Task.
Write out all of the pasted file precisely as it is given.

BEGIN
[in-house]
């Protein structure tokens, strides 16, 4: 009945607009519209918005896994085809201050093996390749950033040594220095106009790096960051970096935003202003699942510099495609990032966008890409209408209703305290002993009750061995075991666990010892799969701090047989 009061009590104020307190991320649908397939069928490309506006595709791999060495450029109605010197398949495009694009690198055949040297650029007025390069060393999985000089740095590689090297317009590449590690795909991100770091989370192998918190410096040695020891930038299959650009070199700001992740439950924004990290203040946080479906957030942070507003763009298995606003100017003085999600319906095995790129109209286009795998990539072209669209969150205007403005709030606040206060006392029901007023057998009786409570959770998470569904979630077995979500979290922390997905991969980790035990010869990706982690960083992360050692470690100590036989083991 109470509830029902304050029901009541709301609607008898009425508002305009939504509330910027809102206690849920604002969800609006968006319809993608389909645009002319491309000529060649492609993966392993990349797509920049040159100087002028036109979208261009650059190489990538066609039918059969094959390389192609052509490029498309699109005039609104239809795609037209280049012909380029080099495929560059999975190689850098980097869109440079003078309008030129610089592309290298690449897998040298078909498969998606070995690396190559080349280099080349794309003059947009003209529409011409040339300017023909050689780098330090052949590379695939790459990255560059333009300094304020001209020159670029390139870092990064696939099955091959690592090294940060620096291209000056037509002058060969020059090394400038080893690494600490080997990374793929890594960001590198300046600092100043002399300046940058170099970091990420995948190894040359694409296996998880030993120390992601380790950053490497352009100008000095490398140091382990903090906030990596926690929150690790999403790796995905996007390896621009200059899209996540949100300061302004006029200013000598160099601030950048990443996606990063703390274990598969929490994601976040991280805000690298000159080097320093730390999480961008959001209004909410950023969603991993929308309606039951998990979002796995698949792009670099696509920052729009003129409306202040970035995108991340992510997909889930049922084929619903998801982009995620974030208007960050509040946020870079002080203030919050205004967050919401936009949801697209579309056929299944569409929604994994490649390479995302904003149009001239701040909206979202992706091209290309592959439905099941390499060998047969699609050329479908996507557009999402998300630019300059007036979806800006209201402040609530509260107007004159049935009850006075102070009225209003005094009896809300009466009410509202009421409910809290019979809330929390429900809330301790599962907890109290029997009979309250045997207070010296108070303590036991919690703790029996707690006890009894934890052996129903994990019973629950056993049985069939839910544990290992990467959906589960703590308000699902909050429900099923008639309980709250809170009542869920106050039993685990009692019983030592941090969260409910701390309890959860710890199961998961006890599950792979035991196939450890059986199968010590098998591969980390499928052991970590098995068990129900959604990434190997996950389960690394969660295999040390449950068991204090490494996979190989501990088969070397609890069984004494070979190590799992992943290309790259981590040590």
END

[in-house]
């Protein structure tokens, strides 16, 4: 009945607009519209918005896994085809201050093996390749950033040594220095106009790096960051970096935003202003699942510099495609990032966008890409209408209703305290002993009750061995075991666990010892799969701090047989 009061009590104020307190991320649908397939069928490309506006595709791999060495450029109605010197398949495009694009690198055949040297650029007025390069060393999985000089740095590689090297317009590449590690795909991100770091989370192998918190410096040695020891930038299959650009070199700001992740439950924004990290203040946080479906957030942070507003763009298995606003100017003085999600319906095995790129109209286009795998990539072209669209969150205007403005709030606040206060006392029901007023057998009786409570959770998470569904979630077995979500979290922390997905991969980790035990010869990706982690960083992360050692470690100590036989083991 109470509830029902304050029901009541709301609607008898009425508002305009939504509330910027809102206690849920604002969800609006968006319809993608389909645009002319491309000529060649492609993966392993990349797509920049040159100087002028036109979208261009650059190489990538066609039918059969094959390389192609052509490029498309699109005039609104239809795609037209280049012909380029080099495929560059999975190689850098980097869109440079003078309008030129610089592309290298690449897998040298078909498969998606070995690396190559080349280099080349794309003059947009003209529409011409040339300017023909050689780098330090052949590379695939790459990255560059333009300094304020001209020159670029390139870092990064696939099955091959690592090294940060620096291209000056037509002058060969020059090394400038080893690494600490080997990374793929890594960001590198300046600092100043002399300046940058170099970091990420995948190894040359694409296996998880030993120390992601380790950053490497352009100008000095490398140091382990903090906030990596926690929150690790999403790796995905996007390896621009200059899209996540949100300061302004006029200013000598160099601030950048990443996606990063703390274990598969929490994601976040991280805000690298000159080097320093730390999480961008959001209004909410950023969603991993929308309606039951998990979002796995698949792009670099696509920052729009003129409306202040970035995108991340992510997909889930049922084929619903998801982009995620974030208007960050509040946020870079002080203030919050205004967050919401936009949801697209579309056929299944569409929604994994490649390479995302904003149009001239701040909206979202992706091209290309592959439905099941390499060998047969699609050329479908996507557009999402998300630019300059007036979806800006209201402040609530509260107007004159049935009850006075102070009225209003005094009896809300009466009410509202009421409910809290019979809330929390429900809330301790599962907890109290029997009979309250045997207070010296108070303590036991919690703790029996707690006890009894934890052996129903994990019973629950056993049985069939839910544990290992990467959906589960703590308000699902909050429900099923008639309980709250809170009542869920106050039993685990009692019983030592941090969260409910701390309890959860710890199961998961006890599950792979035991196939450890059986199968010590098998591969980390499928052991970590098995068990129900959604990434190997996950389960690394969660295999040390449950068991204090490494996979190989501990088969070397609890069984004494070979190590799992992943290309790259981590040590």